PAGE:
We were honored that Dr. Brad Wilcox sent us a draft of his forthcoming book, Get Married.
Did I like his book Get Married?
I loved it.
I read it cover to cover over two sittings.
Dr. Wilcox is a Professor of Sociology at the University of Virginia, where he directs the National Marriage Project and a senior fellow at the Institute for Family Studies. He has been a research fellow at Yale University, a research associate at Princeton University, and a Civitas Fellow at the Brookings Institution.
The Modern Husbands Podcast
Dr. Wilcox also accepted our invitation to be a guest on the Modern Husbands Podcast. We recorded the episode, scheduled to be released on February 7th, the first day of the U.S. National Marriage Week, 2024.
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Get Married, the Book
His book, Get Married, found a well-orchestrated balance between big-picture policy ideas, pragmatic approaches to successful marriages, and unquestionable evidence supporting the sanctity of marriage. It was easy to read, full of vignettes and simple metaphors.
At Modern Husbands, we pride ourselves on sharing ideas grounded in research that are useful to many types of relationships. There is no singular path toward happy relationships in the hundreds of millions that exist across the globe. We provide a diversity of perspectives for a diversity of people and situations.
The institution of marriage is chosen by millions of couples, including myself, to structure a way of life around family. And the data doesn’t lie; the benefits of marriage are significant for most.
According to research shared by Dr. Brad Wilcox of the University of Virginia,
“Nothing predicts happiness in life better than a good marriage—not even a hefty bank account or a great career.”
To be more specific, married men ages 18-55 are twice as likely to report being very happy compared to single men of the same age.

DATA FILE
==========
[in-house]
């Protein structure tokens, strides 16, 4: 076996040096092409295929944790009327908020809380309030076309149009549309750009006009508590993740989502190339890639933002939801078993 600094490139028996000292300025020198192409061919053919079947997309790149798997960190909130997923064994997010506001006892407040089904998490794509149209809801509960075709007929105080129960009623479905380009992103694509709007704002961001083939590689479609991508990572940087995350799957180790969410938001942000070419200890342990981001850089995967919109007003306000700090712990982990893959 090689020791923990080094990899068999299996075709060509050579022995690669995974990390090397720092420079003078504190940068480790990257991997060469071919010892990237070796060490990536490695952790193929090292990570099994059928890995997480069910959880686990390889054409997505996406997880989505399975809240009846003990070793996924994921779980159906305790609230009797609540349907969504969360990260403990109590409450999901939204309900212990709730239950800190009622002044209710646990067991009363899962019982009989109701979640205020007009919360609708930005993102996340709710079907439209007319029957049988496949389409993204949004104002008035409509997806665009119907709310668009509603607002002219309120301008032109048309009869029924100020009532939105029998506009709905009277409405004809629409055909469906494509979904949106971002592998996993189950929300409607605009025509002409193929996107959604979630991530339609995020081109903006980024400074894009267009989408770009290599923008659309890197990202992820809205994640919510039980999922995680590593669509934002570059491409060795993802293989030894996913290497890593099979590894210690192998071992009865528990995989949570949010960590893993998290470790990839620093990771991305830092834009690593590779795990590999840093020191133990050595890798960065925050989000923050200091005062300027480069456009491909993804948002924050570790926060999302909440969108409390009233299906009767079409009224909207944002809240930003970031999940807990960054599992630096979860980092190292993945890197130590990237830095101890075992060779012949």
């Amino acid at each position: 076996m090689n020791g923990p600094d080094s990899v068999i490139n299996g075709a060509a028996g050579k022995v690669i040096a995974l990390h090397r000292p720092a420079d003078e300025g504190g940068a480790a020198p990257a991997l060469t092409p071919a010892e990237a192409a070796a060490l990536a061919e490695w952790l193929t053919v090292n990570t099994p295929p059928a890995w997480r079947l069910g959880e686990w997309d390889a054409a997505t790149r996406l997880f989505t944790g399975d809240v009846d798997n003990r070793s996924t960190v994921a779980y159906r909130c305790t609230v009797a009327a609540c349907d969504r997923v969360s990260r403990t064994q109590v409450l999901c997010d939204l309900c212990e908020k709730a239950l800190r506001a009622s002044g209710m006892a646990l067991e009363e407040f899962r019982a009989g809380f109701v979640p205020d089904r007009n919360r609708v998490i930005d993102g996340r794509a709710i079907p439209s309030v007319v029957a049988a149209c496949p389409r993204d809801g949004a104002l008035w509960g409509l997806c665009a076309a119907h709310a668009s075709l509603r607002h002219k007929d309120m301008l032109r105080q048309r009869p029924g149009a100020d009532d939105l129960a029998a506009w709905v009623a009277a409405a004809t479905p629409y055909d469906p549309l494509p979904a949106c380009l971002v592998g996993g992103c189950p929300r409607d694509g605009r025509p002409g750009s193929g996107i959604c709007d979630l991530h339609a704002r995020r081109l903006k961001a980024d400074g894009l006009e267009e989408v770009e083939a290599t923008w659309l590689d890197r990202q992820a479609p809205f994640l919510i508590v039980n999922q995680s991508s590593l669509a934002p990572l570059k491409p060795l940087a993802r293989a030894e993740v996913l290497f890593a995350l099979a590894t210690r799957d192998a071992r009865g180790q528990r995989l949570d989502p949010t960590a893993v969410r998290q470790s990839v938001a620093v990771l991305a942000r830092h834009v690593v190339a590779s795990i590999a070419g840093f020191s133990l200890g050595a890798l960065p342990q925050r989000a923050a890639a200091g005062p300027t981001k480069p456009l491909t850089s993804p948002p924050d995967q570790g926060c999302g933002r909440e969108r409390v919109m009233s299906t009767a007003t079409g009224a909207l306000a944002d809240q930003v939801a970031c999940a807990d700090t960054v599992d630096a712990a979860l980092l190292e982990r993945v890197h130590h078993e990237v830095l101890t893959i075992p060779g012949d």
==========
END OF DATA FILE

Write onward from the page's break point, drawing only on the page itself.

Tips to Trust and Use Now
A handful of facts and tips for your relationship, founded in research and shared in Get Married:
Fair Share at Home
When men do their share of chores, they enjoy happier marriages, lower divorce rates, and even live longer.
When couples and children do family chores together, they are generally happier.
Related reading: How to Tackle Household Chores as a Couple
Couples who have more date nights are happier and have more stable marriages.
Related reading: 3 Winning Date Night Ideas for a Happier Marriage
We Before Me
Couples who identified more with a “team” mindset, who regularly sacrificed for one another, and who shared the same bank account and last name were more likely to be satisfied with their sex.
Related Reading: How Should Money Be Split in a Marriage?
Marriage is a Wealth Hack
The income differences are significant. Your jaw will drop when you read the book.
Related reading: Why is Marriage a Good Thing (for your net worth)?
Subscribe to our Newsletter to receive gifts that empower couples to manage money and the home as a team. Expect our winning ideas in your inbox every couple of weeks.
Provide, Protect, and Pay Attention
Men as Providers
On average, women still tend to marry men with higher incomes.
In a more pointed example, women generally want a husband capable of being a financial provider, reiterating PEW's findings that 71% of women believe that for a man to be a good husband, he must be capable of supporting a family financially.
This point is particularly salient when there is a job loss. Dr. Wilcox shared on our podcast that the job loss of a wife does not indicate a trigger for divorce, but that is not the case for husbands. Marriages where a husband's unemployment persists are significantly more likely to lead to divorce.
Bringing home the bacon isn't enough anymore. Husbands must be much more than financial providers or at least capable of being financial providers.
The PEW’s findings reporting that 71% of women believe that a good husband is capable of supporting a family financially, also reported that...
"90% of these women believe that a good husband is attentive and compassionate."
Marriage is Not Always Best
Dr. Wilcox acknowledges that marriage is not always best.
Some marriages are destroyed by violence, drug abuse, or infidelity.
But the consequences of divorce are significant. There are significant financial pitfalls and complications if children are involved. Divorce should be of particular concern for men because about two-thirds of divorces today are initiated by women.
The tone and language used will surely be appreciated by those who lean right. But that should not deter folks from reading for fact-based perspectives.
The policy suggestions were specific to strengthening marriages. Dr. Wilcox rightfully blamed both political parties for various policies passed or proposed that penalized poor and married couples.
The Masters of Marriage
Dr. Wilcox identifies five pillars upon which happily married couples are forging strong and stable family-first marriages: communion, children, commitment, cash, and community.
He shares a bit about each on our forthcoming podcast, but to fully grasp each and apply it to your own marriage, you will need to read the book.
Order Get Married
Click here to preorder the book.
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